[EA257]    From Communism to Consumerism      An exploration of the fast-changing cultural scene in reform-era China. A wide range of popular cultural forms and newly-emerging consumption patterns (including films, popular music, avant-garde art, lifestyle magazines, hip-hop, and theme parks) are analyzed and discussed in the context of China's transition from a centrally controlled socialist state to a capitalist market economy and consumer-oriented society. Issues include the relationship between the masses and the state in cultural production and circulation; the political implications of late-socialist/postmodern forms of mass culture, and the social and historical contexts for the shaping of cultural sensibilities and commodities in urban "global" communities.     Four credit hours.  S.  
[EA261]    Japanese Language and Culture (in English)      An introductory course on Japan in which we explore a global perspective of how Japanese people interact and see the world through knowledge of their own culture and language. Examines cultural patterns of Japanese society by looking at various political, social, economic, and gender relations among people in current times. Analyzes the variety of ways in which culture is consumed, reconstructed, reproduced, and manipulated in various local contexts. All readings are in English, but students are expected to memorize Japanese terms that signify Japanese culture and language.     Four credit hours.  S, I.  
EA273s    The Arts of China      Listed as Art 273.     Four credit hours.  A.    WEITZ
EA274f    The Arts of Japan      Listed as Art 274.     Four credit hours.  A.    WEITZ
[EA275]    The Arts of Korea      Listed as Art 275.     Four credit hours.  A.  
[EA276]    Zen and the Arts in Asia      An introduction to Zen philosophy, history, and practice, with an emphasis on the ways in which the religion has transformed the aesthetic outlook and artistic production in China, Japan, and the United States. Through class discussions, group projects, and individual writing assignments, students hone their skills of textual and visual analysis by actively "reading" a variety of art forms through the lens of Zen concepts and practices. Students achieve a basic competency in East Asian historical development and Buddhist religious thought, as well as learning about the aesthetic implications of belief, including an examination of how their own cultures and belief systems color their experiences of the arts.     Four credit hours.  A, I.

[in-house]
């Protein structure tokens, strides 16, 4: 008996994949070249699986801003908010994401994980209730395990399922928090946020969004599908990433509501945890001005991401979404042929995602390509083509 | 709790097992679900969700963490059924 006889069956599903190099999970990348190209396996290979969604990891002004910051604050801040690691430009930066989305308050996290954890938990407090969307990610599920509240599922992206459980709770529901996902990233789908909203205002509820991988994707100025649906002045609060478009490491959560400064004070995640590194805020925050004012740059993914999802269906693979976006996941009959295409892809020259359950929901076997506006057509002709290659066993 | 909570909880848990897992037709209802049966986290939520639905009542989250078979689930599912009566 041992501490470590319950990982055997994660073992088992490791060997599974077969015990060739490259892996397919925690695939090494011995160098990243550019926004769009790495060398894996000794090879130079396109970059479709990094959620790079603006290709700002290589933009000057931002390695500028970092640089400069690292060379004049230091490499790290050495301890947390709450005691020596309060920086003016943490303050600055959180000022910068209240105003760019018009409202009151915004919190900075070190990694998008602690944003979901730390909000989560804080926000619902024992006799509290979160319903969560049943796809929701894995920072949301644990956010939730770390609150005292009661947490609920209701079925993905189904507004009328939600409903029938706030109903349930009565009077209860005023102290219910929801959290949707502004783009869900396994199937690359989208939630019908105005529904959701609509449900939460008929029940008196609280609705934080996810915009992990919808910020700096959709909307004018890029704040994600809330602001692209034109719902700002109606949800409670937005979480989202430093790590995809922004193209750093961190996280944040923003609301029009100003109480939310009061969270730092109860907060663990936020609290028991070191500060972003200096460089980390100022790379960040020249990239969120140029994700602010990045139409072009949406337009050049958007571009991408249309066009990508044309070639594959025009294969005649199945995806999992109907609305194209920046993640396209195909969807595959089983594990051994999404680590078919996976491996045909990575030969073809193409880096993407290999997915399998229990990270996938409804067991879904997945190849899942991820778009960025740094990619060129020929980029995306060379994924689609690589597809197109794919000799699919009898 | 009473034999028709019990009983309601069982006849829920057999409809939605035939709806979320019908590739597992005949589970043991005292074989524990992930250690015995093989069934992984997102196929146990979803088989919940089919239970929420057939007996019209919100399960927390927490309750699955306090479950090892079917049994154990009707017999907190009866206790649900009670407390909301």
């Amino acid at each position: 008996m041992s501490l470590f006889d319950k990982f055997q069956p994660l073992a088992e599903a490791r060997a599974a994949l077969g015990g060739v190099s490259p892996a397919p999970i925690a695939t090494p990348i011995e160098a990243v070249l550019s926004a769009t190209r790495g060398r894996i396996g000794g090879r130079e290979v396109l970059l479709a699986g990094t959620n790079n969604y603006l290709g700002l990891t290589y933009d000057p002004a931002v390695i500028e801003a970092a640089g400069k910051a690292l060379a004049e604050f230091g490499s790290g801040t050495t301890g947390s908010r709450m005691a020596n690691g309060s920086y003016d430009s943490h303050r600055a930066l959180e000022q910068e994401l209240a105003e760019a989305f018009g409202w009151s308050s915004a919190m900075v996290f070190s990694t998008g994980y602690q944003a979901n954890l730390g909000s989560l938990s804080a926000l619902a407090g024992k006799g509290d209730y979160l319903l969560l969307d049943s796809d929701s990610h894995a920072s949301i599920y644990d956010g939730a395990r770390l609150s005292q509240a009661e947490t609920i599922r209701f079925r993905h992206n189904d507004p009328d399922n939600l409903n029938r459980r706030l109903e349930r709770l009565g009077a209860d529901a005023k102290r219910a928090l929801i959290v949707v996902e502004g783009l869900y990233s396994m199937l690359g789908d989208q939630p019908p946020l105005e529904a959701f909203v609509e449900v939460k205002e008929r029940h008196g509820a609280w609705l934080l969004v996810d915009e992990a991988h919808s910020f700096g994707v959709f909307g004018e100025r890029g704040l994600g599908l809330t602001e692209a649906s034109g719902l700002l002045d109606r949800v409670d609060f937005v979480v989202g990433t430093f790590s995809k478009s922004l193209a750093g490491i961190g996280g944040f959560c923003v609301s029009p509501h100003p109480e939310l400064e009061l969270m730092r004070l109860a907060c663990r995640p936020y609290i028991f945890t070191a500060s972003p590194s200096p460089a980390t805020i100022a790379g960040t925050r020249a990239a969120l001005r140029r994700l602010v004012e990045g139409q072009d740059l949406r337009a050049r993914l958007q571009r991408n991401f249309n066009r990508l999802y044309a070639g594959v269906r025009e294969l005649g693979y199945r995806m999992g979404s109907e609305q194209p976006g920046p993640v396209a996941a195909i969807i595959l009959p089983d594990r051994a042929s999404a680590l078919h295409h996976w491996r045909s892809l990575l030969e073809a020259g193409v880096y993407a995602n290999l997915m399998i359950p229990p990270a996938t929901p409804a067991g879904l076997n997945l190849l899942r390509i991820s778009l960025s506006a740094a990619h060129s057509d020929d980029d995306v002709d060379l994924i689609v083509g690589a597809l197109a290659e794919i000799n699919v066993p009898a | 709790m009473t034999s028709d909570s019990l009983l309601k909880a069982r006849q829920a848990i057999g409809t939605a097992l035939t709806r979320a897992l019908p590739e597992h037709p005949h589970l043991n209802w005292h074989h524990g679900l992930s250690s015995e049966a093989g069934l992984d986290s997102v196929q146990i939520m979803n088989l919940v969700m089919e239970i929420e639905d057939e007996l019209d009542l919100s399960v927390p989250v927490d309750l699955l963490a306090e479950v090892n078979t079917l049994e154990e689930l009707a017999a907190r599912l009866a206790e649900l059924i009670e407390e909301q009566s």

EA298s    Survey of Premodern China      Listed as History 298A.     Four credit hours.  H.    XU
[EA332]    Masterpieces: Modern Japanese Novels      An appreciation and examination of masterpiece novels and short stories written by 10 illustrious Japanese writers, including two Nobel Prize laureates. Cultivation of the students' sensitivities to the feelings and values questioned by Japanese novelists. Examination of the novels as works of literature, aided by published scholarship in the fields of literary philosophical, psychoanalytic, historical, and socio-anthropological studies in Japan and the West. Each student will pry out covert meanings, verbally express those findings to an audience, and write a high-quality research paper.     Three or four credit hours.  L, I.  
EA350s    Women and Gender in East Asia      Listed as History 350.     Four credit hours.  H, I.    XU
[EA353]    Globalization and Human Rights in China      Globalization refers to a variety of political, economic, cultural, and social changes that are transforming our world. Countries are increasingly interconnected by flows of information and technology, capital and labor, ideas and culture. We will use China as a case study to address some major issues concerning globalization: its problems and prospects; terms of trade between and among nations; sweatshop labor; the role of states, markets, and global institutions; human rights and cultural preservation. Prerequisite:  East Asian Studies 152 or Anthropology 112 or Government 131.     Four credit hours.  S.  
EA397f    Confucianism: From China to the World      Listed as History 397C.     Four credit hours.  H.    XU
[EA398]    Demographic Change and Aging in Contemporary East Asia      Examines how the family system, household structure, and power relations have changed in East Asian societies as the region experienced rapid industrialization, urbanization, mobility, and population aging in the recent decades. Using ethnographic studies from Korea, Japan, and China, we explore how changing demographic trends and broader societal transformations reshape the nature of family relationships, community involvement, the Confucius age-reverent tradition, care-giving patterns, and aging experiences in each of these three East Asian countries.     Four credit hours.  
EA483f, 484s    Honors Project      An interdisciplinary analysis of an aspect of East Asian culture employing diverse sources and methods. Independent study, extensive readings, consultations, and a thesis. Successful completion of the honors project and of the major will result in the degree being awarded "With Honors in East Asian Studies." Prerequisite:  Senior standing, a 3.25 major average, and permission of a faculty mentor.     Three or four credit hours.    FACULTY
EA491f, 492s    Independent Study      Individual study of special problems in East Asian civilization, offered in the departments that participate in the program. Prerequisite:  Permission of the instructor.     One to four credit hours.    FACULTY
EA493f    Seminar: Advanced Research in East Asia      An examination of methods for researching East Asia. Introduces students to the major debates that have come to define the field of East Asian studies, from John Fairbank's "response to the West" to Edward Said's "orientalism," and prepares them with the skills necessary to engage Asian sources for independent research in East Asian studies. Students will develop an independent research project on East Asia in any area of the humanities or social sciences, which, with approval from the student's major department, may be developed into a senior honors thesis. Prerequisite:  East Asian Studies 150 or relevant course work in East Asia, and permission of the instructor.     Four credit hours.    WEITZ